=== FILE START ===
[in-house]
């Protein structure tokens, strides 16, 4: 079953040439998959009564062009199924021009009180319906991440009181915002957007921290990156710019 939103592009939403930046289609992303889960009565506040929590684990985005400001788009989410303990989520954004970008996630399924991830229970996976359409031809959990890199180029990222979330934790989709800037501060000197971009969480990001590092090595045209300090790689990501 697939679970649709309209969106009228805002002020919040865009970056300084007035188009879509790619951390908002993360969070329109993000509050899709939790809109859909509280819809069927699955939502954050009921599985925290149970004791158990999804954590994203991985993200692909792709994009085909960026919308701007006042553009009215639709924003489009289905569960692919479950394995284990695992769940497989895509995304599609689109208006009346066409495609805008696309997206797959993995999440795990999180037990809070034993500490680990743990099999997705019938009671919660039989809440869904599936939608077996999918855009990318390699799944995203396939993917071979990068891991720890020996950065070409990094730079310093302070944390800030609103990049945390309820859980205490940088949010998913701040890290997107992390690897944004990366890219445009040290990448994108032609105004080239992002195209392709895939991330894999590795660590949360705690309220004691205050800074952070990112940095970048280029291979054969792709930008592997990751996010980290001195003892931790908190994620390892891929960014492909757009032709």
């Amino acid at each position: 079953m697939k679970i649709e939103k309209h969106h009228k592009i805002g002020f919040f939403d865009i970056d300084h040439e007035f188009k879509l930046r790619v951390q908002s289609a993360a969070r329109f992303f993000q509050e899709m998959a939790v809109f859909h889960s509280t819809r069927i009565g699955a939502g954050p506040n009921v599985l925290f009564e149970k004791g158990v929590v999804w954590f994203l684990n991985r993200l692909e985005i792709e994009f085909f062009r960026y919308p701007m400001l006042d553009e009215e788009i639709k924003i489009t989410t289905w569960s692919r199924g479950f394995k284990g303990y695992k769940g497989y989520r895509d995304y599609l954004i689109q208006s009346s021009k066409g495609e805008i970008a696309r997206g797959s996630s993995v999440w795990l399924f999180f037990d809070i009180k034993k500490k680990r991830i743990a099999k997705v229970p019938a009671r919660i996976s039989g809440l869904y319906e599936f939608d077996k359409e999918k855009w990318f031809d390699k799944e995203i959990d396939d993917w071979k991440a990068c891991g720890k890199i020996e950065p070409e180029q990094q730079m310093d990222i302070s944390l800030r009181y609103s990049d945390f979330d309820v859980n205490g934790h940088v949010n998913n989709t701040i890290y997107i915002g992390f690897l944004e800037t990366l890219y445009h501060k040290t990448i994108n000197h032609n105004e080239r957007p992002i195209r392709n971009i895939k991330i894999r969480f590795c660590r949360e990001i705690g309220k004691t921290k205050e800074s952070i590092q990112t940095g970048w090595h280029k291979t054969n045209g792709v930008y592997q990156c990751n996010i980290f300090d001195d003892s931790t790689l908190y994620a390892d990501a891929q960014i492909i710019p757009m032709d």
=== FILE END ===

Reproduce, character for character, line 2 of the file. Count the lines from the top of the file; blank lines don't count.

């Protein structure tokens, strides 16, 4: 079953040439998959009564062009199924021009009180319906991440009181915002957007921290990156710019 939103592009939403930046289609992303889960009565506040929590684990985005400001788009989410303990989520954004970008996630399924991830229970996976359409031809959990890199180029990222979330934790989709800037501060000197971009969480990001590092090595045209300090790689990501 697939679970649709309209969106009228805002002020919040865009970056300084007035188009879509790619951390908002993360969070329109993000509050899709939790809109859909509280819809069927699955939502954050009921599985925290149970004791158990999804954590994203991985993200692909792709994009085909960026919308701007006042553009009215639709924003489009289905569960692919479950394995284990695992769940497989895509995304599609689109208006009346066409495609805008696309997206797959993995999440795990999180037990809070034993500490680990743990099999997705019938009671919660039989809440869904599936939608077996999918855009990318390699799944995203396939993917071979990068891991720890020996950065070409990094730079310093302070944390800030609103990049945390309820859980205490940088949010998913701040890290997107992390690897944004990366890219445009040290990448994108032609105004080239992002195209392709895939991330894999590795660590949360705690309220004691205050800074952070990112940095970048280029291979054969792709930008592997990751996010980290001195003892931790908190994620390892891929960014492909757009032709």